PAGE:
Successful teams are often defined by athlete’s who have trained their musculoskeletal and cardiovascular systems to surpass those of their competitors. However, studies have shown that successful sports teams include those whose players have the best visual-motor functions. 

What is SVT? 

Sports vision training (SVT) is not a new practice, however it has been gaining more interest and growth in recent years especially in the field of sports medicine. SVT can be defined as the training of fundamental oculomotor tasks; such as depth perception, hand-eye reaction time and perception span with either digital or non-digital instruments. A variety of studies have found that implementing a SVT regimen over the course of four to six weeks can have a positive impact on athlete performance and visual cognition. 

SVT and Sport-Related Injury 

While research in this area is still growing, Murray et al discusses in his 2014 article how a lack of oculomotor control can lead to increased incidences of sport-related concussion.

Can SVT lead to a decrease in sport related injury rates?

Clark et al, 2015 reports that there is promising evidence to support the use of SVT in the decrease of sport-related concussion injuries. Since SVT focusses on training fundamental sport oculomotor tasks. Overtime, SVT may prepare athlete’s to use the incoming visual information and to react at a much faster rate, resulting in the ability to avoid collision-type injuries.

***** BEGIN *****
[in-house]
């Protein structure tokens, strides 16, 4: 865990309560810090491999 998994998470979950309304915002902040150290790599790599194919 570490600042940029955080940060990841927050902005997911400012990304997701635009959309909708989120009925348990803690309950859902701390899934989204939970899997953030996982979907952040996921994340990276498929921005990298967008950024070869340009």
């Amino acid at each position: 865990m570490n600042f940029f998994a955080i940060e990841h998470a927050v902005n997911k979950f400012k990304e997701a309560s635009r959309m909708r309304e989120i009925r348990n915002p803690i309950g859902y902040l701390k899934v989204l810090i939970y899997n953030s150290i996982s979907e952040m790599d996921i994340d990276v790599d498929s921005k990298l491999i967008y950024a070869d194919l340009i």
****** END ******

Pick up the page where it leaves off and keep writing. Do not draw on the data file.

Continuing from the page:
How to utilize SVT in your clinical practice

There are a number of both digital and non-digital instruments that can be utilized on the assessment and training of vision. Table 1 depicts a combination of both digital and non-digital instruments, commonly utilized in SVT.

Table 1

| Sports Vision Training


Balasaheb TM, P; & Sandhu JS. The Impact of Visual Skills Training Program on Batting Performance In Cricketers. Serbian Journal of Sports Sciences. 2008.

Murray N, Ambati V, Contreras M, Salvatore A, Reed-Jones R. Assessment of oculomotor control and balance post-concussion: a preliminary study for a novel approach to concussion management. Brain Injury. 2014;28(4):496-503.

Clark J, Graman P, Ellis J, et al. An Exploratory Study of the Potential Effects of Vision Training on Concussion Incidence in Football. Optometry & Vision Performance. 2015;3(2).